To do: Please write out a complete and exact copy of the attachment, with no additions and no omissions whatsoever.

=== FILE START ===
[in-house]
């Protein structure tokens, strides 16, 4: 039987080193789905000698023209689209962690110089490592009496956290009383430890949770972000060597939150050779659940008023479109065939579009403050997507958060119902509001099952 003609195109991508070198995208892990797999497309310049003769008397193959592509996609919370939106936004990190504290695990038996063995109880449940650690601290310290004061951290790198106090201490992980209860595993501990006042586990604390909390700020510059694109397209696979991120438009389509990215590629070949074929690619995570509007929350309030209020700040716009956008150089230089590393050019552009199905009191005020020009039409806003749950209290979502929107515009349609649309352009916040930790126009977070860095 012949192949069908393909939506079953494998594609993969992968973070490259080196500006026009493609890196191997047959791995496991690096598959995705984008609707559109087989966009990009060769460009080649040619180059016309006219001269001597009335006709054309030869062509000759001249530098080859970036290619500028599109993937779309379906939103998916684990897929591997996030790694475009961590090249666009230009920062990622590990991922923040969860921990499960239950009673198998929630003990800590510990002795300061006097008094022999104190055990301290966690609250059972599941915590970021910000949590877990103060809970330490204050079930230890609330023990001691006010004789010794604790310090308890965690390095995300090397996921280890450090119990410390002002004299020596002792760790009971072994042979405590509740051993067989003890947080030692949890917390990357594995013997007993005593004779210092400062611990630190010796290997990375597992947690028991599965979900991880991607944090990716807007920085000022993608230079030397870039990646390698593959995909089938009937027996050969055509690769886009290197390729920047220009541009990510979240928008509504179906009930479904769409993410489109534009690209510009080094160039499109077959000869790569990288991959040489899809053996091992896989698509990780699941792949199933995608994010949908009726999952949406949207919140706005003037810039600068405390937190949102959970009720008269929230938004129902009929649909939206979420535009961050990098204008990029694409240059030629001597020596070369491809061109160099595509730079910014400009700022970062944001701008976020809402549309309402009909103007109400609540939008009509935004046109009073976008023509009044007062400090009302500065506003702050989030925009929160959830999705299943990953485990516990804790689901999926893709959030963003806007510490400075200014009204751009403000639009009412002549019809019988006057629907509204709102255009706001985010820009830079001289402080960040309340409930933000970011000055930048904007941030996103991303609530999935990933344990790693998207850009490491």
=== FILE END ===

[in-house]
């Protein structure tokens, strides 16, 4: 039987080193789905000698023209689209962690110089490592009496956290009383430890949770972000060597939150050779659940008023479109065939579009403050997507958060119902509001099952 003609195109991508070198995208892990797999497309310049003769008397193959592509996609919370939106936004990190504290695990038996063995109880449940650690601290310290004061951290790198106090201490992980209860595993501990006042586990604390909390700020510059694109397209696979991120438009389509990215590629070949074929690619995570509007929350309030209020700040716009956008150089230089590393050019552009199905009191005020020009039409806003749950209290979502929107515009349609649309352009916040930790126009977070860095 012949192949069908393909939506079953494998594609993969992968973070490259080196500006026009493609890196191997047959791995496991690096598959995705984008609707559109087989966009990009060769460009080649040619180059016309006219001269001597009335006709054309030869062509000759001249530098080859970036290619500028599109993937779309379906939103998916684990897929591997996030790694475009961590090249666009230009920062990622590990991922923040969860921990499960239950009673198998929630003990800590510990002795300061006097008094022999104190055990301290966690609250059972599941915590970021910000949590877990103060809970330490204050079930230890609330023990001691006010004789010794604790310090308890965690390095995300090397996921280890450090119990410390002002004299020596002792760790009971072994042979405590509740051993067989003890947080030692949890917390990357594995013997007993005593004779210092400062611990630190010796290997990375597992947690028991599965979900991880991607944090990716807007920085000022993608230079030397870039990646390698593959995909089938009937027996050969055509690769886009290197390729920047220009541009990510979240928008509504179906009930479904769409993410489109534009690209510009080094160039499109077959000869790569990288991959040489899809053996091992896989698509990780699941792949199933995608994010949908009726999952949406949207919140706005003037810039600068405390937190949102959970009720008269929230938004129902009929649909939206979420535009961050990098204008990029694409240059030629001597020596070369491809061109160099595509730079910014400009700022970062944001701008976020809402549309309402009909103007109400609540939008009509935004046109009073976008023509009044007062400090009302500065506003702050989030925009929160959830999705299943990953485990516990804790689901999926893709959030963003806007510490400075200014009204751009403000639009009412002549019809019988006057629907509204709102255009706001985010820009830079001289402080960040309340409930933000970011000055930048904007941030996103991303609530999935990933344990790693998207850009490491």